Saturday, December 4, 2010


Here is another case illustrating the strictness of the 30 day requirement:

"IN RE LEWIS, 69 A.D.3d 1088, 892 N.Y.S.2d 664 [3d Dept 2010]

Appeal from a decision of the Unemployment Insurance Appeal Board,
filed December 1, 2008, which ruled that claimant's request for a hearing
was untimely.

Martin Lewis, New York City, appellant pro se.

Andrew M. Cuomo, Attorney General, New York City (Bessie Bazile
of counsel), for respondent.

Before: Mercure, J.P., Spain, Malone Jr., Stein and Garry, JJ.,

By initial determination mailed on June 18, 2008, the Department of
Labor found that claimant was ineligible to receive unemployment
insurance benefits because he was not totally unemployed. In addition,
the Department found that he had been overpaid $171 and that he had made
false statements in order to obtain benefits and, therefore, reduced his
right to receive further benefits by 16 days. Claimant did not request a
hearing until August 9, 2008. The Commissioner of Labor objected to the
timeliness of the request and, following various proceedings, the
Unemployment Insurance Appeal Board ruled that claimant's request was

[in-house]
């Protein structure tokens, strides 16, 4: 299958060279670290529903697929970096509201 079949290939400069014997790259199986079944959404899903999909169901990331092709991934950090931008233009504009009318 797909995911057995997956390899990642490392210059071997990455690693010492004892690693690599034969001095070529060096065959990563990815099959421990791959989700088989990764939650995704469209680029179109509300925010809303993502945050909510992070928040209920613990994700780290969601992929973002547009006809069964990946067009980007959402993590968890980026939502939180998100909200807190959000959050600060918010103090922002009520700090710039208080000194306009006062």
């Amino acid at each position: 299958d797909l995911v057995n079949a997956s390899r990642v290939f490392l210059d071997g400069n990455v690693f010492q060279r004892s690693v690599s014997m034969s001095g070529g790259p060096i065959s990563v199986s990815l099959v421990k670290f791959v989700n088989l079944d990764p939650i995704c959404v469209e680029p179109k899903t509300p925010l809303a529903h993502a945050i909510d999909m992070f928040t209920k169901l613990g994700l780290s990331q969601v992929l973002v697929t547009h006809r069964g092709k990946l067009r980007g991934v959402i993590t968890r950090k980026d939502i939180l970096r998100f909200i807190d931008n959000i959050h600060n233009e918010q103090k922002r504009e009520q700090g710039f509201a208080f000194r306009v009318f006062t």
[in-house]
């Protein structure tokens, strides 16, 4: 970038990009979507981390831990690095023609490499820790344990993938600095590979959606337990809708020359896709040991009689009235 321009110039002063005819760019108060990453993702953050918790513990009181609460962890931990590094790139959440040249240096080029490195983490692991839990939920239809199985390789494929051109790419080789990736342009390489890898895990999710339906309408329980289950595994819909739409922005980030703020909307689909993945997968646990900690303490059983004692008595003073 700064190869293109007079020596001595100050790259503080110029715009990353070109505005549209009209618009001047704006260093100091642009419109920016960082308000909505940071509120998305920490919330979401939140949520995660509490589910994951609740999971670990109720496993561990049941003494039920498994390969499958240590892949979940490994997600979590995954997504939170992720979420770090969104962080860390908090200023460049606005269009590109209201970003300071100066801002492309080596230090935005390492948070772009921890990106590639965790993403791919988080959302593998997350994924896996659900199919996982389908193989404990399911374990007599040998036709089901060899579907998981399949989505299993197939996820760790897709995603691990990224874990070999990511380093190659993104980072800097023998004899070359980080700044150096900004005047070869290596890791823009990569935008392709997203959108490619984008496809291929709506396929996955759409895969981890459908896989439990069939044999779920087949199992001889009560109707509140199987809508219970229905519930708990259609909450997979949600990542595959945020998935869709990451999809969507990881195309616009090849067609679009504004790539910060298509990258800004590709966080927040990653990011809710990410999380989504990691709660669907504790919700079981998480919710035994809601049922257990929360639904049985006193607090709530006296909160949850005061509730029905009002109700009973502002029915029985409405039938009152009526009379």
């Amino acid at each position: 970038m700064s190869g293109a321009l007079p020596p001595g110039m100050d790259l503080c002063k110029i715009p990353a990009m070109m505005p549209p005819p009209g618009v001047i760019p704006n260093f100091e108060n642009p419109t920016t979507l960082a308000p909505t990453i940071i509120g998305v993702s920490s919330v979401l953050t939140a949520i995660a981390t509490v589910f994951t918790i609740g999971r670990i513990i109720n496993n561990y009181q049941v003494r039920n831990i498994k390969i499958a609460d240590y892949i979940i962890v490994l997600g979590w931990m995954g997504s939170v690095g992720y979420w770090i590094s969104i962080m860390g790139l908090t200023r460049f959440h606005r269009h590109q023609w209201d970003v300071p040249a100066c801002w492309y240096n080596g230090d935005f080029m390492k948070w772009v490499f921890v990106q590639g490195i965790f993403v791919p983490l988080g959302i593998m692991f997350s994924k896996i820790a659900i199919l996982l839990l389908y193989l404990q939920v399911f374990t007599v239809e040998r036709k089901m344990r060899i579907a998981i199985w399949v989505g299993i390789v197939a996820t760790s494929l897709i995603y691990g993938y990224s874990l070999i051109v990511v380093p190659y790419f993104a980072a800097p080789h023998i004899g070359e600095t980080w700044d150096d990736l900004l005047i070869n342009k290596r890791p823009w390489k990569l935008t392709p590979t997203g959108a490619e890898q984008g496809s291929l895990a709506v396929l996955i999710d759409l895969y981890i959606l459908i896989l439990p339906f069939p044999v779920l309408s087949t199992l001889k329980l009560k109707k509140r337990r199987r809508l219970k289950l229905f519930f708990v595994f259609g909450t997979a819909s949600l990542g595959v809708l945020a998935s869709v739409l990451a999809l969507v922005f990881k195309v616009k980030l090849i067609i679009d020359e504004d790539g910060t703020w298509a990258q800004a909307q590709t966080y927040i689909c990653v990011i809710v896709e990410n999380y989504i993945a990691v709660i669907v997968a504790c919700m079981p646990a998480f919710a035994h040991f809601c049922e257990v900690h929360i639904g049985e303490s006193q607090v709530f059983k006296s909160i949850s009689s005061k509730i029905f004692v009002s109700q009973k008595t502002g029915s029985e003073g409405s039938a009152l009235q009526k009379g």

untimely, prompting this appeal.

We affirm. A claimant who is dissatisfied with an initial determination
must request a hearing within 30 days of the date that it is mailed,
unless physical or mental incapacity prevents him or her from doing so
(see Labor Law § 620 [1] [a]; Matter of Briggs [Commissioner of Labor],
52 AD3d 1081, 1082 [2008]; Matter of Dada [Commissioner of Labor],
41 AD3d 1079, 1079-1080 [2007]). Here, while claimant admitted that he
received the initial determination within a week of its rendering on June
18, 2008, he admittedly failed to request a hearing until August 9, 2008
and proffered no valid excuse for doing so. As such, we find no basis for
disturbing the Board's decision (see Matter of Briggs [Commissioner of
Labor], 52 AD3d at 1082; Matter of Palumbos [Commissioner of Labor],
32 AD3d 1060 [2006]).

Ordered that the decision is affirmed, without costs."

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